After passing through the U.S. House and Senate with bipartisan support, the Securing Our Agriculture and Food Act (H.R. 1238) last week moved to the President’s in-box for final approval. The bill helps clarify the role of the U.S. Department of Homeland Security (DHS) in collaborating with other federal agencies on issues related to agricultural terrorism.
The Act amends the Homeland Security Act of 2002 and assigns the DHS assistant secretary for health affairs with communicating and collaborating with federal agencies and stakeholders in DHS efforts related to food, agriculture, and veterinary defense against terrorism. The Act does not alter or supersede the authority of the Secretary of Agriculture relating to food and agriculture.
U.S. Rep. David Young (R-IA), the author of H.R. 1238, says “this important bipartisan effort works to enhance our national security and food safety, for our children and families in Iowa and across the nation. I was proud to work with colleagues on both sides of the aisle to get this vitally important bill to President Trump’s desk.”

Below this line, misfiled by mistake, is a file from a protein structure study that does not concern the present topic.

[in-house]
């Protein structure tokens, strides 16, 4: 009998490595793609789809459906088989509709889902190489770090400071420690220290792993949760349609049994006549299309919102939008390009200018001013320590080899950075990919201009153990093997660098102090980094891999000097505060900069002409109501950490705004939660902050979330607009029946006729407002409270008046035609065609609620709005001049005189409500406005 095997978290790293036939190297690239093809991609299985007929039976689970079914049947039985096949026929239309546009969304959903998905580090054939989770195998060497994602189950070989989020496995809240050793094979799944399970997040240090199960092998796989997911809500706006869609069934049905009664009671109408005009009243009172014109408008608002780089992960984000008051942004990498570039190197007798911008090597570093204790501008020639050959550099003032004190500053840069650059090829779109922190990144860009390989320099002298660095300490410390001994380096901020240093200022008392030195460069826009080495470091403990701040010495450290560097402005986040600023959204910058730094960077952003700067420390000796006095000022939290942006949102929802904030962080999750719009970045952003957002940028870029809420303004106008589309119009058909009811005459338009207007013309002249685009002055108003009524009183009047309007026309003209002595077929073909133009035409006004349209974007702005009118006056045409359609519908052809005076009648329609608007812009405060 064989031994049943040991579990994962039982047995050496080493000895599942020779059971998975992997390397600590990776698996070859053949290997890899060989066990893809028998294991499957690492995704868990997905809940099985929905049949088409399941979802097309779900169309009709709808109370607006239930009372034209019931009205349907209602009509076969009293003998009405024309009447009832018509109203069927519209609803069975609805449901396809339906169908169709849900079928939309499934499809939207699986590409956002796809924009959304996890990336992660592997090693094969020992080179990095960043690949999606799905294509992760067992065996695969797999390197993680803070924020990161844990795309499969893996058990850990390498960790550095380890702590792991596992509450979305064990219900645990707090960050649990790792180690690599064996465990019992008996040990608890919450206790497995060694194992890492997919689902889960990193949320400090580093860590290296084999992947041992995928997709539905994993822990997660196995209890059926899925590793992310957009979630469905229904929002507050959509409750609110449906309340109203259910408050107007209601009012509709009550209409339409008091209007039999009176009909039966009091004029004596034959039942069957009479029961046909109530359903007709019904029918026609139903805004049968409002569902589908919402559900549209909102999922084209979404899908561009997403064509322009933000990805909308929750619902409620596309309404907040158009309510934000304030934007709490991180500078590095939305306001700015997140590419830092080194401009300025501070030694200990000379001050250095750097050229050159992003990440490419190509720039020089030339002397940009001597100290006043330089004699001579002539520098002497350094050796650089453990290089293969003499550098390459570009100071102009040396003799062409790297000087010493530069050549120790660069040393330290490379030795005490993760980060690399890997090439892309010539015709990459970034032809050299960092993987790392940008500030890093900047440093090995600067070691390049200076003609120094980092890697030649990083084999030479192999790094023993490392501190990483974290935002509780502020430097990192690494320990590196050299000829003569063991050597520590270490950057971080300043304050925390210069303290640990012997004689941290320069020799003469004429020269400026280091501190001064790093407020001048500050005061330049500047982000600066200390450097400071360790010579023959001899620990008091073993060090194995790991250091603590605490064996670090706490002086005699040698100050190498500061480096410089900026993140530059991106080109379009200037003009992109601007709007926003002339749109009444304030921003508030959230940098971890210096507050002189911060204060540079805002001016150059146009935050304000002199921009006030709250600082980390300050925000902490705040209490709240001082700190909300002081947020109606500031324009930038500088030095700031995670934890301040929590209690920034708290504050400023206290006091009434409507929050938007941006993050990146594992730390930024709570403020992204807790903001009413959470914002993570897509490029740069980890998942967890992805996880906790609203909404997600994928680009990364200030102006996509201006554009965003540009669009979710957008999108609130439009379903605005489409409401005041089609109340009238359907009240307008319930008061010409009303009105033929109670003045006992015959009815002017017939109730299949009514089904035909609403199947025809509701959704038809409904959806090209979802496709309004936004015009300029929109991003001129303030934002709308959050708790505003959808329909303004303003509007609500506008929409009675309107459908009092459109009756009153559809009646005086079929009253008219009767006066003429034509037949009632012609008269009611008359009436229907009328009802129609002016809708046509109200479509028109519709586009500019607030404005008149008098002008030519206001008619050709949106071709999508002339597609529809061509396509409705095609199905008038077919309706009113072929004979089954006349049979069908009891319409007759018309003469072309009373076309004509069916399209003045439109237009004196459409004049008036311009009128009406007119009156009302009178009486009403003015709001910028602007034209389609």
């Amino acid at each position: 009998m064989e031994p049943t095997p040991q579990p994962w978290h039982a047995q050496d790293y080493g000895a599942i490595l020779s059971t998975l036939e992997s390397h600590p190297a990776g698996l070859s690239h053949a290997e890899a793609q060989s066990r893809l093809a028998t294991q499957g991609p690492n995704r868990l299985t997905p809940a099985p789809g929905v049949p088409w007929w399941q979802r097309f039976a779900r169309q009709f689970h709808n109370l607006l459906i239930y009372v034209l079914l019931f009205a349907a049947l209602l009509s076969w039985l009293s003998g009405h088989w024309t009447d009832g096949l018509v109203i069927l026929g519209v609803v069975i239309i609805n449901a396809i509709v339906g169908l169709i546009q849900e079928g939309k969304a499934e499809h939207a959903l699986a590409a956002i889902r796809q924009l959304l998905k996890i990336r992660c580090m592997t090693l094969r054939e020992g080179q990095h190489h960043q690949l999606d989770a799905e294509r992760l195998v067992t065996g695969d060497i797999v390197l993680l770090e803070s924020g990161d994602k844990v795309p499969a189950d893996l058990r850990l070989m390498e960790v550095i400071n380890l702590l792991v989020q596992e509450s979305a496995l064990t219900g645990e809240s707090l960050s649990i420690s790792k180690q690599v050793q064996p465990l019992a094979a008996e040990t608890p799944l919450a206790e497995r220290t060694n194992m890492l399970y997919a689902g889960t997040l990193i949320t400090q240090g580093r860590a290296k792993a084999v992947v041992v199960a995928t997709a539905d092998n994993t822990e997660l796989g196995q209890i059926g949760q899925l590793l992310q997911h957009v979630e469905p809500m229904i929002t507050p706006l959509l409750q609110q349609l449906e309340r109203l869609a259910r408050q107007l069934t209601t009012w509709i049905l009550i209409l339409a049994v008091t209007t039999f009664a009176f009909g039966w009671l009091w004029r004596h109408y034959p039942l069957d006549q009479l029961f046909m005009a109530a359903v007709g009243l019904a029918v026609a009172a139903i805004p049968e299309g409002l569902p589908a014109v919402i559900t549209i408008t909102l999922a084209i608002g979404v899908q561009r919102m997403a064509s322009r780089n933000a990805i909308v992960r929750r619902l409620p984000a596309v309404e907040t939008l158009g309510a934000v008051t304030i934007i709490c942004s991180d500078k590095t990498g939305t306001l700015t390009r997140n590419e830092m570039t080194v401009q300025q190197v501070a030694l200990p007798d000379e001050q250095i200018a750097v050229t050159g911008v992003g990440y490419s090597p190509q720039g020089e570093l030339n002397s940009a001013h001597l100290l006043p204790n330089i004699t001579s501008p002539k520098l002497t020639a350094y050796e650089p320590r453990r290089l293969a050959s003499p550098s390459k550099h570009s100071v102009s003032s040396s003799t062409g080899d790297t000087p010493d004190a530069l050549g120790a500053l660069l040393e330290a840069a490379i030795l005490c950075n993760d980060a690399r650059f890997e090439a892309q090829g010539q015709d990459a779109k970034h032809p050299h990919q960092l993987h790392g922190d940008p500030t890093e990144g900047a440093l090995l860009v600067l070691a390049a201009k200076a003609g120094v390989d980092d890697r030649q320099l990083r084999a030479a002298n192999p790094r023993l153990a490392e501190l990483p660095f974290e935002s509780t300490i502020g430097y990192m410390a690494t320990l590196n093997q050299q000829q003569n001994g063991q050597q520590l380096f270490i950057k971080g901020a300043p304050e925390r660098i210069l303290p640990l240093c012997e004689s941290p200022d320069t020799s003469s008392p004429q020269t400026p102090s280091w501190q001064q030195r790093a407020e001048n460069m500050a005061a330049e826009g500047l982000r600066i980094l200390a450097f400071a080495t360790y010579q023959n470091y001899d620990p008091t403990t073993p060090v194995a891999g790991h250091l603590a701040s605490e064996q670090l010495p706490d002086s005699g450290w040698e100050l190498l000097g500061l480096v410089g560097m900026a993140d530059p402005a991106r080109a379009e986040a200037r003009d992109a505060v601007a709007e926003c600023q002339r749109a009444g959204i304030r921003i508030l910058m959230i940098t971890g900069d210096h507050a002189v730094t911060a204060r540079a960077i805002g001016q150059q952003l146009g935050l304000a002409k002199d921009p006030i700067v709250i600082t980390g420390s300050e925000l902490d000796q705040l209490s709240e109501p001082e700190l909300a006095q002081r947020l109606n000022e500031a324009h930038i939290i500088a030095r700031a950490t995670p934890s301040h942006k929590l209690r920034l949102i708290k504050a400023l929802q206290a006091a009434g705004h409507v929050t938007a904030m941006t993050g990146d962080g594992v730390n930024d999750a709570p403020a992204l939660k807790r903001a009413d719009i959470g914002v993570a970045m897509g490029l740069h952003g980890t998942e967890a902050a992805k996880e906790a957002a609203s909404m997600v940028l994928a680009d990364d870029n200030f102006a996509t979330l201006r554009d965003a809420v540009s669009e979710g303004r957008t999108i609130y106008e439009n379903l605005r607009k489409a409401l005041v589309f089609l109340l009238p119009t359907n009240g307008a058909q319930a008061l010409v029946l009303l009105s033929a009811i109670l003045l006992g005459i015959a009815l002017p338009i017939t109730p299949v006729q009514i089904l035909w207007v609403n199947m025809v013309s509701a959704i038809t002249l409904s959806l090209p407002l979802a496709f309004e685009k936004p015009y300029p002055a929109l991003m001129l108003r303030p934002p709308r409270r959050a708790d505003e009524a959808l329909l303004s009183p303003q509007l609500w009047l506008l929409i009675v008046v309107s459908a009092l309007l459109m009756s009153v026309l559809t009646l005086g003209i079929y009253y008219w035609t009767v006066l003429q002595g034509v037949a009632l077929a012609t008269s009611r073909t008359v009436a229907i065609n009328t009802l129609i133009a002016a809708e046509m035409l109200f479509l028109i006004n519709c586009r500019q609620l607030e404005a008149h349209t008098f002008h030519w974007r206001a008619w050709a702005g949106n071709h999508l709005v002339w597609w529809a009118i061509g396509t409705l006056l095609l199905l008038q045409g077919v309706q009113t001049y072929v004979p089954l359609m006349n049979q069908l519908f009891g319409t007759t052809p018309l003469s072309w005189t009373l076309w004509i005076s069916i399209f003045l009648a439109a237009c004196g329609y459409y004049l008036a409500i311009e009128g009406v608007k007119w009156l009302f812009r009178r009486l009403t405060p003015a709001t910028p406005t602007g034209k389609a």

Young first introduced the bill in 2016 and again in January of this year, largely in response to the 2015 outbreak of avian influenza, the most costly animal-disease outbreak in Iowa’s history. Response efforts to that outbreak revealed problems in federal government’s ability to communicate with stakeholders and react quickly to large-scale animal disease outbreaks, according to Young’s office.
An earlier analysis from the Congressional Budget Office estimated that implementing the act would cost less than $500,000 a year and would not affect direct spending or revenues.
Details on the legislation are available on the U.S. Congress website.